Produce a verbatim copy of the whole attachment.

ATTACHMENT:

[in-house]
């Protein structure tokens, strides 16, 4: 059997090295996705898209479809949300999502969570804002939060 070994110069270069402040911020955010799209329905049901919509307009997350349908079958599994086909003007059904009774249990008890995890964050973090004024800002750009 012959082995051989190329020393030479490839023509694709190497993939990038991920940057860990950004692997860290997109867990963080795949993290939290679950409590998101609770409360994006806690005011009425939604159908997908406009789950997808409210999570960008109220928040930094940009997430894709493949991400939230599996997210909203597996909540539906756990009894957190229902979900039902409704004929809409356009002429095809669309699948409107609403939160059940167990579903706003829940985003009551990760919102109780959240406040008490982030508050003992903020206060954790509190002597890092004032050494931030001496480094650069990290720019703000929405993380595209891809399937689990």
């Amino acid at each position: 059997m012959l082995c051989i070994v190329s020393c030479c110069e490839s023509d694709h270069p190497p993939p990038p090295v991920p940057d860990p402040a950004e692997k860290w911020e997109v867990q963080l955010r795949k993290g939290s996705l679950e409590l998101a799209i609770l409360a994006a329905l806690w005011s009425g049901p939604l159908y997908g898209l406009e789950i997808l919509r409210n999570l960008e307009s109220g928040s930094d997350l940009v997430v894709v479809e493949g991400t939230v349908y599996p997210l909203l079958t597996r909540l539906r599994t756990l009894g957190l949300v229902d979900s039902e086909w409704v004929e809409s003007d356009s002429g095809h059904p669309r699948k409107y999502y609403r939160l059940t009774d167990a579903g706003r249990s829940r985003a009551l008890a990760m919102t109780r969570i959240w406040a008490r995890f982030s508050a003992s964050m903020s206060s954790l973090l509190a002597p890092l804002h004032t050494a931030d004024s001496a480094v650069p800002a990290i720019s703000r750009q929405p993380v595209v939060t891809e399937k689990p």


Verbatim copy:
[in-house]
């Protein structure tokens, strides 16, 4: 059997090295996705898209479809949300999502969570804002939060 070994110069270069402040911020955010799209329905049901919509307009997350349908079958599994086909003007059904009774249990008890995890964050973090004024800002750009 012959082995051989190329020393030479490839023509694709190497993939990038991920940057860990950004692997860290997109867990963080795949993290939290679950409590998101609770409360994006806690005011009425939604159908997908406009789950997808409210999570960008109220928040930094940009997430894709493949991400939230599996997210909203597996909540539906756990009894957190229902979900039902409704004929809409356009002429095809669309699948409107609403939160059940167990579903706003829940985003009551990760919102109780959240406040008490982030508050003992903020206060954790509190002597890092004032050494931030001496480094650069990290720019703000929405993380595209891809399937689990």
């Amino acid at each position: 059997m012959l082995c051989i070994v190329s020393c030479c110069e490839s023509d694709h270069p190497p993939p990038p090295v991920p940057d860990p402040a950004e692997k860290w911020e997109v867990q963080l955010r795949k993290g939290s996705l679950e409590l998101a799209i609770l409360a994006a329905l806690w005011s009425g049901p939604l159908y997908g898209l406009e789950i997808l919509r409210n999570l960008e307009s109220g928040s930094d997350l940009v997430v894709v479809e493949g991400t939230v349908y599996p997210l909203l079958t597996r909540l539906r599994t756990l009894g957190l949300v229902d979900s039902e086909w409704v004929e809409s003007d356009s002429g095809h059904p669309r699948k409107y999502y609403r939160l059940t009774d167990a579903g706003r249990s829940r985003a009551l008890a990760m919102t109780r969570i959240w406040a008490r995890f982030s508050a003992s964050m903020s206060s954790l973090l509190a002597p890092l804002h004032t050494a931030d004024s001496a480094v650069p800002a990290i720019s703000r750009q929405p993380v595209v939060t891809e399937k689990p």